No, the Almighty does not stoop to earth for mere shepherds…that’s silly.

But still…I could never think of dust the same way again.

There was always something…not frightening exactly, not that.


Almost enchanted. I had the feeling I was looking into a pot of water…

Just at that magic time when it’s about to break into a rolling boil…

That in the dust there were forces just outside my knowing, blowing in the wind.

My brother? Not so much.

Adam was so angry after grandpa died.
“What’s the point,” he’d say,
“we’re just space dust.
All of us.
Like those sheep.
We’re born and if we’re lucky we escape the wolf and we don’t end up on someone’s roasting spit – and then we die and turn to dust.
What’s the point? Space dust.  That’s what we are.
Those stories grandpa told us from the scriptures?
Dry old stories, made up by people too afraid to face the truth.  And the truth is, the truth is there IS no truth.”

And he slapped me on the shoulder – too hard.

Our cousin Jacob – had another take.

Always a bit – different, was Jacob.
A dreamer, Mama said.
A lollygagger was Papa’s version.

Jacob came to the field one night:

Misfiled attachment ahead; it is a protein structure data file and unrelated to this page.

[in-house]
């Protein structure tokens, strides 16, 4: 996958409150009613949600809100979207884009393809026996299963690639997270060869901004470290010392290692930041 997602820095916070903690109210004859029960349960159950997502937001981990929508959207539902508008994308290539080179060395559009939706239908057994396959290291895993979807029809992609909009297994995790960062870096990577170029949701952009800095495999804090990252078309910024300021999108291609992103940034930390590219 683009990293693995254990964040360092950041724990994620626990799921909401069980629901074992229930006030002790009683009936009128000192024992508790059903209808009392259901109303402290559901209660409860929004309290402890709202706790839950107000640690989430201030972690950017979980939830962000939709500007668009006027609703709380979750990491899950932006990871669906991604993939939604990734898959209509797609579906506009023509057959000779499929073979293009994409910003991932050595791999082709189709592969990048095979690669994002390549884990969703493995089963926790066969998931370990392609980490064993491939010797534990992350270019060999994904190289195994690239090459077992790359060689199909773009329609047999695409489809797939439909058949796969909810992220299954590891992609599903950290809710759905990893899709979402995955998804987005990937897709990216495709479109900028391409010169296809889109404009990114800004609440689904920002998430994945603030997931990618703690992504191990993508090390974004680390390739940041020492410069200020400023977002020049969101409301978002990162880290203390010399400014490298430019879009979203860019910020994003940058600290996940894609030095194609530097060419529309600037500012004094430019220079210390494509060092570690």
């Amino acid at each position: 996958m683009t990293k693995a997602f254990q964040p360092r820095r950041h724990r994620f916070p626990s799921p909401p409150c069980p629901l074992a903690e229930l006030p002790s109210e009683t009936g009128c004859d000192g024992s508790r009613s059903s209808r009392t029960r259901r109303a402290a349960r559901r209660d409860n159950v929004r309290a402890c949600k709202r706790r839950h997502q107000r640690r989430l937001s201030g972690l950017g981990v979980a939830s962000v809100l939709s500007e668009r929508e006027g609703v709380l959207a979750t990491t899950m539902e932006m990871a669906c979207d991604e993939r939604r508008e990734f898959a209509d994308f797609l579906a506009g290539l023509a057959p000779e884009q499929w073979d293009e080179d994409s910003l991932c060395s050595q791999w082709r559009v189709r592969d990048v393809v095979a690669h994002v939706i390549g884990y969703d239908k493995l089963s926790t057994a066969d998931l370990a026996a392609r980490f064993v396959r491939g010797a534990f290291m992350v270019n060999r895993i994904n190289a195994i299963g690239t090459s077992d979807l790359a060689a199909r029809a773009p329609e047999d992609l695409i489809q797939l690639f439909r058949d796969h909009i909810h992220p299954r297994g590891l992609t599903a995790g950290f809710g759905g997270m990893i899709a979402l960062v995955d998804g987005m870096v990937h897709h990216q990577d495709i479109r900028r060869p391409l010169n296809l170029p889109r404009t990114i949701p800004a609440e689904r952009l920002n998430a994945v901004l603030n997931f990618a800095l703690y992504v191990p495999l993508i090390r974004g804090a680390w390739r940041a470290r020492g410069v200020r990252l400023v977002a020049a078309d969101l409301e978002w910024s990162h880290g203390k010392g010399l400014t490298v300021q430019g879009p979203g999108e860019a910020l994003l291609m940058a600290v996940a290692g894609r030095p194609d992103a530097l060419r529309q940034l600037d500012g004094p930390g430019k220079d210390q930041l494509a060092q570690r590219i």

“I had a dream,” he said.
“I had a dream that the world was created by flying dust. Can you imagine? Somewhere, something happened – the Almighty set off an explosion I think, and it sent dust flying in all directions and it was hot and it all melted together and made…this.” His arm traced a huge circle.

“Don’t be crazy Jacob – you ate too much lentil stew before bed”
That was my brother; that was Adam.

But I liked the idea. “If that were true,” I said, “then this dust” (I brushed one layer off his shoulder) “this dust might be from the beginning of time. From worlds we don’t even know about…it might have the handprints of the creator on it…”

I looked at my hand, covered with the dust from his robe, and was overcome with the idea. It was breathtaking to think of things like that even if they were silly.